In his landmark Middle East speech last Monday, Secretary of State Colin Powell invoked the memory of Madrid 10 years ago. It was an ironic reference to that moment after the Gulf War when President Bush launched an effort at peacemaking in the Middle East in response to the entreaties of our Egyptian and Saudi allies in the war against Saddam Hussein. Now that president’s son, this time responding to the insistence of our Egyptian and Saudi allies in the war against Osama bin Laden, seems bound to walk in his father’s footsteps by launching an American-led effort to resolve the Israeli-Palestinian conflict.
Have we learned anything in the intervening decade? On the face of it, Secretary Powell’s speech indicates that we have. We have come to recognize that the Palestinians must have a viable state and that the humiliation of Israel’s occupation should end for the benefit of Palestinians and Israelis alike. But at the same time, Powell appropriately insists that the Palestinians recognize that ending the terrorism, violence and incitement of the intifada is the indispensable precursor.
Powell’s dispatch of retired Gen. Anthony Zinni and Assistant Secretary of State William Burns to undertake a sustained U.S. effort to implement and monitor a meaningful cease-fire reflects an accurate assessment that, on their own, Ariel Sharon and Yasser Arafat cannot break out of the violent bear hug dragging them both toward the abyss.
But if we have learned some important lessons from a decade of experience with Middle East peacemaking, we have overlooked others. Most important is that our Arab allies did not fulfill their part of the bargain. We invested the power and prestige of the presidency; they mostly sat on the sidelines and criticized.
Worse, while we were preoccupied with peacemaking, they were busy deflecting their opponents onto us. They created safe zones for themselves in their own countries while externalizing their opposition and, in the Saudi case, providing it with funds and a supply of foot soldiers educated for intolerance and hatred.
Powell compellingly identified all the “must dos” for Arafat and Sharon. But he was much less categorical with our Arab friends, who are required only to make clear their “acceptance” of Israel. Why aren’t we demanding the Saudis’ recognition of the Jewish state in return for fulfilling their demand that we recognize a Palestinian state? We are expected to host Arafat at the White House, but when will Sharon receive his invitation to visit Crown Prince Abdullah’s palace? We demand that the Palestinians cease their anti-Israel incitement. But why aren’t we demanding the same of the Egyptians and Saudis who own or control the most influential media in the Arab world, remarkable for their anti-Americanism and anti-Semitism?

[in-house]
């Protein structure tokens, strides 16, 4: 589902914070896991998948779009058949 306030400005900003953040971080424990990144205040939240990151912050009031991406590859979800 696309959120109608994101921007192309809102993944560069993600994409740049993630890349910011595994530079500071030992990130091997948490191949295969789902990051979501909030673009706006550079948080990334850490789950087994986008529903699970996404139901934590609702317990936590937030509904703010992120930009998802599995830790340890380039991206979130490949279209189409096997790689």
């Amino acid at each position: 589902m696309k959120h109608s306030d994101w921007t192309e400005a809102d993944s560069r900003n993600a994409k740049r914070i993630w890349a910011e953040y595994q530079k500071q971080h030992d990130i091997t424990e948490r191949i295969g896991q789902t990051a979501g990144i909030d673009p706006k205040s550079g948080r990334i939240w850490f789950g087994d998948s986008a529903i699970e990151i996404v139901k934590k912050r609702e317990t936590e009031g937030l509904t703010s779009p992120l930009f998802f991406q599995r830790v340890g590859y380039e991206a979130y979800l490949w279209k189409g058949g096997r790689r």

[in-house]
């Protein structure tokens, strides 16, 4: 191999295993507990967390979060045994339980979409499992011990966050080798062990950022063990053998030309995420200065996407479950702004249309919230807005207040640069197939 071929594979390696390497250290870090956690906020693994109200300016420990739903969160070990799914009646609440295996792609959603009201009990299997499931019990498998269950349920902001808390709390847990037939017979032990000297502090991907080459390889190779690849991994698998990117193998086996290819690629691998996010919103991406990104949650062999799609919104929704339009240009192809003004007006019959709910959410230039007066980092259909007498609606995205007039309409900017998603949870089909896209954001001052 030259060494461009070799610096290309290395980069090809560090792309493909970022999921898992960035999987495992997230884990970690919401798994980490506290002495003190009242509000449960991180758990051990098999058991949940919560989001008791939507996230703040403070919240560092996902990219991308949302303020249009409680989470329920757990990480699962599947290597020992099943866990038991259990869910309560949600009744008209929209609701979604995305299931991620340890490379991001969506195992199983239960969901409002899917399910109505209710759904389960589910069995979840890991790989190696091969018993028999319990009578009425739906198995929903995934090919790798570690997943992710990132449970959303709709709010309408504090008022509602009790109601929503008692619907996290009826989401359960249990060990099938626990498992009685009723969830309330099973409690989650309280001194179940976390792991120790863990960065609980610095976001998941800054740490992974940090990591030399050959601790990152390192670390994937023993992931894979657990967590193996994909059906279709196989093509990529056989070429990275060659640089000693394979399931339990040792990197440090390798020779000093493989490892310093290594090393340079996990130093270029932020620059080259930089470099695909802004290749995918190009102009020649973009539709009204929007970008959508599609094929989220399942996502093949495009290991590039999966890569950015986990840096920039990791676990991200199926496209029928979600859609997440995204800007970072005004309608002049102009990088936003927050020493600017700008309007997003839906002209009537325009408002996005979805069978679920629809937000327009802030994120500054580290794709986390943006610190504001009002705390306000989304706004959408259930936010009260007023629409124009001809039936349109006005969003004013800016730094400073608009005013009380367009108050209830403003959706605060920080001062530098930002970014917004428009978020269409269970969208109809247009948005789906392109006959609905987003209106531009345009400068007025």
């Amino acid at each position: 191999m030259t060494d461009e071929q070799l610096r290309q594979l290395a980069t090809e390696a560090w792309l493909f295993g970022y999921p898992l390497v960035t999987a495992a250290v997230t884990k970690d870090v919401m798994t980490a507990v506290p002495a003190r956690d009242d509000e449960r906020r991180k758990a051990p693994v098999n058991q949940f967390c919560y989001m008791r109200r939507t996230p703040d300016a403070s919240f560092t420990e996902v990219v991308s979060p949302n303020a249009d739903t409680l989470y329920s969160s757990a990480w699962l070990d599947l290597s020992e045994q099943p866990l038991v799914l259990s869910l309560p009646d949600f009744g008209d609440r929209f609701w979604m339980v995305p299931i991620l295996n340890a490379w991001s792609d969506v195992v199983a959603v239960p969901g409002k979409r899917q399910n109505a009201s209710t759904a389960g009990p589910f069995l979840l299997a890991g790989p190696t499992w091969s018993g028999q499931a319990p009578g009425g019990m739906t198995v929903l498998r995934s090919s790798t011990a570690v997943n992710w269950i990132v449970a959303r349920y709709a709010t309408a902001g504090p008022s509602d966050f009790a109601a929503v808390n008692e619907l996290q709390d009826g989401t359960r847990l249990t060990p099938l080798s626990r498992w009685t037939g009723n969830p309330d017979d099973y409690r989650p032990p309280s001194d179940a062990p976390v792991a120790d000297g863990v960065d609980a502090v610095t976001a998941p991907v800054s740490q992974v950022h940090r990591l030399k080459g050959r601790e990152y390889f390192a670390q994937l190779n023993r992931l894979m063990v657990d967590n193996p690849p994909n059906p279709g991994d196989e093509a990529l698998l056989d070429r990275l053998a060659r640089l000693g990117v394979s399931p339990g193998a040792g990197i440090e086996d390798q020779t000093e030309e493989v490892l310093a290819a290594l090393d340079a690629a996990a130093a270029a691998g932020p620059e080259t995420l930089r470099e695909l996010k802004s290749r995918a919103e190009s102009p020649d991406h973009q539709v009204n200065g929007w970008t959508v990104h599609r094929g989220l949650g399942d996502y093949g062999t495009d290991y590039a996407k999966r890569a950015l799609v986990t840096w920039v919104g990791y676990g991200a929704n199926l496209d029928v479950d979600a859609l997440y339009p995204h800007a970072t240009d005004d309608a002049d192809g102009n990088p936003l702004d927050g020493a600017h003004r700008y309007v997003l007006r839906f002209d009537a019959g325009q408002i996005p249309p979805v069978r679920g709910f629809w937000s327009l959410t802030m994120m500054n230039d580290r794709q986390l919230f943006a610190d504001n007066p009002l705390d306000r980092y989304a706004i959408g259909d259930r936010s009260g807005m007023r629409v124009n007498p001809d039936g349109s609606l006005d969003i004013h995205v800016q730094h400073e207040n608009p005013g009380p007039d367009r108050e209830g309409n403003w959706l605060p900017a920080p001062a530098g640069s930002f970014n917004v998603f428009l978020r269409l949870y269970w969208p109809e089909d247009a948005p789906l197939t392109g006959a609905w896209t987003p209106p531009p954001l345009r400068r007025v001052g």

Powell did insist that our Arab friends show their commitment to a negotiated settlement. But 10 years of peacemaking experience teaches us that we need Egypt and Saudi Arabia to do much more than that. They need to publicly support reasonable compromises, especially on the most sensitive issues of Jerusalem and refugees. And they need to press Arafat to respond to reasonable offers from the Israeli side. How different might things have been last year had they publicly endorsed President Clinton’s parameters and pressured Arafat to accept them, instead of privately indicating their acquiescence and publicly remained silence?
There is another lesson we should learn from the past decade. Just as we have to treat the human dimension of the Israeli-Palestinian conflict by insisting that Palestinian incitement and Israeli settlement activity cease, so too do the Arab governments need to treat the human dimensions of their own failing societies. The terrorists who perpetrated the Sept. 11 attacks were products of systems that allow individuals no room for legitimate political activity and little alternative to the mosques and madrassas that fill their minds with hate. If we are now going to treat the “root causes” of the Israeli-Palestinian conflict, we must also treat the “root causes” in the Arab societies that produced the terrorists.
Powell took an important first step by outlining a vision for the Middle East that included respect for the rights of the individual and support for greater political participation. But if we are to honor the memory of our dead, Zinni should be left to work on the Israeli-Palestinian cease-fire while Burns should work with the Saudi and Egyptian governments on a program to end incitement and promote political and economic reforms.
The purpose is not just to dry up the swamp that has bred the al Qaeda network, although that is essential. It is also to create an environment for reconciling Arabs and Israelis. For the past decade, we assumed that breaking through to peace would, in its wake, create that environment and free the resources for progress in the Arab world. But we should have learned that the two must advance in tandem or the lack of progress on one will impede the other.
Egypt and Saudi Arabia are the two most influential Arab and Islamic states. Their resistance to reform and the resort to incitement breed intolerance for peace with Israel and legitimize terrorism against it.
Ten years of experience should have been a good tutor. This time around, as we look to use the influence in the Middle East that accrues from victory in Afghanistan, we cannot allow our Arab friends to go back to business as usual while we are left to pursue peace.